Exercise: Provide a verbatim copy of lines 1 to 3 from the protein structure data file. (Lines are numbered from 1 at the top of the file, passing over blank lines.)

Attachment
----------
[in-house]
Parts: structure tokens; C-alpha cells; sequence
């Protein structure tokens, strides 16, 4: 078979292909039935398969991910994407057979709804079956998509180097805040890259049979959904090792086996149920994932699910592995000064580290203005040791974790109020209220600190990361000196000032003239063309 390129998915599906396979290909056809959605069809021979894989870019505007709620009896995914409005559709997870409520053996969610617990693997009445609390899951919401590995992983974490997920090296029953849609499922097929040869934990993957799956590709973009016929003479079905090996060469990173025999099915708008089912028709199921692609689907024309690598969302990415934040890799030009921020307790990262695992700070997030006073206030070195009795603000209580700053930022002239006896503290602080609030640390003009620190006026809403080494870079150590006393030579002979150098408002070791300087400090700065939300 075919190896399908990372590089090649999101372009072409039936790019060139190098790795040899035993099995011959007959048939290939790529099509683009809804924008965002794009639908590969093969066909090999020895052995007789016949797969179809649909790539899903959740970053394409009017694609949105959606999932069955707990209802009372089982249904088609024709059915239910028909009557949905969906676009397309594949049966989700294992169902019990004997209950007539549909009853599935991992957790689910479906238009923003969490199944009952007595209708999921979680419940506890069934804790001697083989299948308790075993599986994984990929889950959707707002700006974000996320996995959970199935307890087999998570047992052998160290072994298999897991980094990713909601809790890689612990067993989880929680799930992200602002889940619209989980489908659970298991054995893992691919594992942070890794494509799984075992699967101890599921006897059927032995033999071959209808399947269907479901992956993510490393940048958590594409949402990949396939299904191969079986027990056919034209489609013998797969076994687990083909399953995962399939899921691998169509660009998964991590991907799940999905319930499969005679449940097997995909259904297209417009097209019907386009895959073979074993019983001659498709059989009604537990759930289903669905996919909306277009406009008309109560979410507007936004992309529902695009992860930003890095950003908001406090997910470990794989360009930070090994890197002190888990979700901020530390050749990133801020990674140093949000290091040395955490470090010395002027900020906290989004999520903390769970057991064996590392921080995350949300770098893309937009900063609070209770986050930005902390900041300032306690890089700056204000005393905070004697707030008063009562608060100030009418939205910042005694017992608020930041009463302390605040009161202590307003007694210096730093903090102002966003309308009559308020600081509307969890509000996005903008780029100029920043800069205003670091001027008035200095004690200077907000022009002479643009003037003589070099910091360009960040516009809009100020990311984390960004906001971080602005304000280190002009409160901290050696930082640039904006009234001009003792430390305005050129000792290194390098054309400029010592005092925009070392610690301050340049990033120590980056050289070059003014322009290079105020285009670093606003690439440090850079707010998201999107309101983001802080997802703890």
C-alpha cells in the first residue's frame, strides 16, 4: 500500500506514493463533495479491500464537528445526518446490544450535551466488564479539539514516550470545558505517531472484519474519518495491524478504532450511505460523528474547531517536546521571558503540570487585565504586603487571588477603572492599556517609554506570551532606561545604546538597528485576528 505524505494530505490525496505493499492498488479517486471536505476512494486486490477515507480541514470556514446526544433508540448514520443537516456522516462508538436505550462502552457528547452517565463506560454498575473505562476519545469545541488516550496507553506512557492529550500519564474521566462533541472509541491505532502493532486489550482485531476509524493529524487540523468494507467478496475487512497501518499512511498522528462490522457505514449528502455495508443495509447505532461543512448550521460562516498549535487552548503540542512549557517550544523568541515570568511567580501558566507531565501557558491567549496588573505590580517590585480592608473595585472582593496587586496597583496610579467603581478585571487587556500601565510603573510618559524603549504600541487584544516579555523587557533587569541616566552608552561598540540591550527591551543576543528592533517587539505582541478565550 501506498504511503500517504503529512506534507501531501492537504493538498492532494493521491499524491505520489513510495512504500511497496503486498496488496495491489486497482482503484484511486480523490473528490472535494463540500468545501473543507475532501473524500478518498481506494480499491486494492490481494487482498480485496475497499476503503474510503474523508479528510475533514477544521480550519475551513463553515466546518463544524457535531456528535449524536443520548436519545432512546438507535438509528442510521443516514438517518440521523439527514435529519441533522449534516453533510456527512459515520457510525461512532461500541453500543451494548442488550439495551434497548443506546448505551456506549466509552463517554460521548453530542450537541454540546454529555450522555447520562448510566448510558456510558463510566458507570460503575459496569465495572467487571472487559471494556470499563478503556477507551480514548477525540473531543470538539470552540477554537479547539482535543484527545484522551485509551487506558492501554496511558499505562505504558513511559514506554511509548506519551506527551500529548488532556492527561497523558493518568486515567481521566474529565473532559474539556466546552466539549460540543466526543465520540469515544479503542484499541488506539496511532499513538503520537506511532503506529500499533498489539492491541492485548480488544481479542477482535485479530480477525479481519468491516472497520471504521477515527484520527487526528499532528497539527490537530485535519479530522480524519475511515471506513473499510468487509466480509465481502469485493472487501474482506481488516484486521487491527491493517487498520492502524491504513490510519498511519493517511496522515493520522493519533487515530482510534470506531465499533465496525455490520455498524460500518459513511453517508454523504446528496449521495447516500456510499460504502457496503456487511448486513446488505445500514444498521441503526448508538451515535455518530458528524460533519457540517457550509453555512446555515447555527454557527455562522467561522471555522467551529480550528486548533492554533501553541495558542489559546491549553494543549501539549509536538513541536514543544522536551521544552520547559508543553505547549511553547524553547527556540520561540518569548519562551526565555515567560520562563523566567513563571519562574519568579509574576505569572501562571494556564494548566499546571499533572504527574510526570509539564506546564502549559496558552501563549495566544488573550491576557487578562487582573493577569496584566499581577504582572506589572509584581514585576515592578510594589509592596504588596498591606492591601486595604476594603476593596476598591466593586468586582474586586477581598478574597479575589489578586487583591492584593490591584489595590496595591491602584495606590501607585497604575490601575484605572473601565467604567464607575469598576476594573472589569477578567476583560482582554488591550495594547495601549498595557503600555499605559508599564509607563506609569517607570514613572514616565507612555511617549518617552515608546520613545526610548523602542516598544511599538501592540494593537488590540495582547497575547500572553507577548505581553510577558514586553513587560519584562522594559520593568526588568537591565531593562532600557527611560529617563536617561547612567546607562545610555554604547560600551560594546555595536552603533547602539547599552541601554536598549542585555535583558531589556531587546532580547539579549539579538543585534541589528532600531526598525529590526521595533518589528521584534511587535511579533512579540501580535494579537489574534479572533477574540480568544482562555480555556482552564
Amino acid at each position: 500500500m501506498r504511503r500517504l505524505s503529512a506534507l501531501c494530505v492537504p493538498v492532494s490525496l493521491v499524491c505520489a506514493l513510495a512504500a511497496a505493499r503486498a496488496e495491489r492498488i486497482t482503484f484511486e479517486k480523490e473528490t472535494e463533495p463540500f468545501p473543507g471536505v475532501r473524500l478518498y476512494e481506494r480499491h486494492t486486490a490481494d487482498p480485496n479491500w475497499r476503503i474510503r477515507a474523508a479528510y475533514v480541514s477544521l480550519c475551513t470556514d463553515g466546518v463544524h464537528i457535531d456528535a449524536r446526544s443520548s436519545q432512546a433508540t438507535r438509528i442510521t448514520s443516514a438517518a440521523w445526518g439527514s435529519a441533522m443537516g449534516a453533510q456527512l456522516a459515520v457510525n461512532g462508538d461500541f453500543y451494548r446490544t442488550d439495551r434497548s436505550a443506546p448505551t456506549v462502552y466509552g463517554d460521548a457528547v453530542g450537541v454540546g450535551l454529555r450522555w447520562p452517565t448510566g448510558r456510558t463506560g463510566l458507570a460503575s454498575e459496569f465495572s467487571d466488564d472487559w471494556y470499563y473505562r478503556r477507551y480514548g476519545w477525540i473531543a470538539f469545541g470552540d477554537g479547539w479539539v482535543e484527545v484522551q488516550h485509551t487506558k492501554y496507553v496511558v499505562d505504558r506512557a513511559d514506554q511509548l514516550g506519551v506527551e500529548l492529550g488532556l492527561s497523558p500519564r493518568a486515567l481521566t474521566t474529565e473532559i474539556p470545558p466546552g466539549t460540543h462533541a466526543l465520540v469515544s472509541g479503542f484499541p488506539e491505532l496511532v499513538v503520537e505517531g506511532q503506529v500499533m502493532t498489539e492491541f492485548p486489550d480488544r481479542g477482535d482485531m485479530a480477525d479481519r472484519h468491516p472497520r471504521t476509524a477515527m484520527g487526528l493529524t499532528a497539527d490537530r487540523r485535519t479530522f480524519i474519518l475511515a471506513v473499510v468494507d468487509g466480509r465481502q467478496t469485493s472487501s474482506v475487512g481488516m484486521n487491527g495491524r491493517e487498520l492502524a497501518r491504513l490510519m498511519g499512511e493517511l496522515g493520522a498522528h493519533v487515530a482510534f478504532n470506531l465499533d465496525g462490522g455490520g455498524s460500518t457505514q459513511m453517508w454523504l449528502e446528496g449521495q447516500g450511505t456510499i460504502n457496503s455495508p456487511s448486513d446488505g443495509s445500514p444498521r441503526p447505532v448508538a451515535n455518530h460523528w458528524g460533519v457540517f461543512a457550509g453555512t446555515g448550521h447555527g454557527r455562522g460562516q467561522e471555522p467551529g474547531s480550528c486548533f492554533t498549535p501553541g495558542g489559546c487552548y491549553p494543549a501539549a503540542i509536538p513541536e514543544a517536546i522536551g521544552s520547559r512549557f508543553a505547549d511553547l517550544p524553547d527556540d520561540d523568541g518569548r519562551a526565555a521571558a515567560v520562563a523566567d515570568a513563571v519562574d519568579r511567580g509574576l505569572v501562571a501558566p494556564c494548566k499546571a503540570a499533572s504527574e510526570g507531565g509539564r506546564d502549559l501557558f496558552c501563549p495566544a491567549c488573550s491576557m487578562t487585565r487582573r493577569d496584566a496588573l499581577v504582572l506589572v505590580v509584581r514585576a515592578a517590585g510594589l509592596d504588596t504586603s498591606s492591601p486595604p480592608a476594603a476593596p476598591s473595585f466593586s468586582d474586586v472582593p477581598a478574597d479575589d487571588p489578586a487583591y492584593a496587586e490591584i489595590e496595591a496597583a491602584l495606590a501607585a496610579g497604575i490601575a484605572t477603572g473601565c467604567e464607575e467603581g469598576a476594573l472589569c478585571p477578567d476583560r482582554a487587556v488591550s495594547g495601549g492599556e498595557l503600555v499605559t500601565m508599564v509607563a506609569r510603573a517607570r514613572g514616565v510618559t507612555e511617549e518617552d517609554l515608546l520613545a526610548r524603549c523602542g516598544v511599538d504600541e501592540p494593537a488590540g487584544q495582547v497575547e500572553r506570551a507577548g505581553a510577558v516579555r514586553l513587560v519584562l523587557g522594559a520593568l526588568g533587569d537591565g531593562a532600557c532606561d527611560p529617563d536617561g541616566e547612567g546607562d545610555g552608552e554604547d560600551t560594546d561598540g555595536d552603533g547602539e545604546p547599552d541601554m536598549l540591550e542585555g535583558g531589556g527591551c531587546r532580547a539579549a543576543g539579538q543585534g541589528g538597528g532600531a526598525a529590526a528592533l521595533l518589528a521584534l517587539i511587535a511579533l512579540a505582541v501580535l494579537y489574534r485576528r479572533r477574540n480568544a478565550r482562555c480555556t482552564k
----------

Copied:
[in-house]
Parts: structure tokens; C-alpha cells; sequence
């Protein structure tokens, strides 16, 4: 078979292909039935398969991910994407057979709804079956998509180097805040890259049979959904090792086996149920994932699910592995000064580290203005040791974790109020209220600190990361000196000032003239063309 390129998915599906396979290909056809959605069809021979894989870019505007709620009896995914409005559709997870409520053996969610617990693997009445609390899951919401590995992983974490997920090296029953849609499922097929040869934990993957799956590709973009016929003479079905090996060469990173025999099915708008089912028709199921692609689907024309690598969302990415934040890799030009921020307790990262695992700070997030006073206030070195009795603000209580700053930022002239006896503290602080609030640390003009620190006026809403080494870079150590006393030579002979150098408002070791300087400090700065939300 075919190896399908990372590089090649999101372009072409039936790019060139190098790795040899035993099995011959007959048939290939790529099509683009809804924008965002794009639908590969093969066909090999020895052995007789016949797969179809649909790539899903959740970053394409009017694609949105959606999932069955707990209802009372089982249904088609024709059915239910028909009557949905969906676009397309594949049966989700294992169902019990004997209950007539549909009853599935991992957790689910479906238009923003969490199944009952007595209708999921979680419940506890069934804790001697083989299948308790075993599986994984990929889950959707707002700006974000996320996995959970199935307890087999998570047992052998160290072994298999897991980094990713909601809790890689612990067993989880929680799930992200602002889940619209989980489908659970298991054995893992691919594992942070890794494509799984075992699967101890599921006897059927032995033999071959209808399947269907479901992956993510490393940048958590594409949402990949396939299904191969079986027990056919034209489609013998797969076994687990083909399953995962399939899921691998169509660009998964991590991907799940999905319930499969005679449940097997995909259904297209417009097209019907386009895959073979074993019983001659498709059989009604537990759930289903669905996919909306277009406009008309109560979410507007936004992309529902695009992860930003890095950003908001406090997910470990794989360009930070090994890197002190888990979700901020530390050749990133801020990674140093949000290091040395955490470090010395002027900020906290989004999520903390769970057991064996590392921080995350949300770098893309937009900063609070209770986050930005902390900041300032306690890089700056204000005393905070004697707030008063009562608060100030009418939205910042005694017992608020930041009463302390605040009161202590307003007694210096730093903090102002966003309308009559308020600081509307969890509000996005903008780029100029920043800069205003670091001027008035200095004690200077907000022009002479643009003037003589070099910091360009960040516009809009100020990311984390960004906001971080602005304000280190002009409160901290050696930082640039904006009234001009003792430390305005050129000792290194390098054309400029010592005092925009070392610690301050340049990033120590980056050289070059003014322009290079105020285009670093606003690439440090850079707010998201999107309101983001802080997802703890």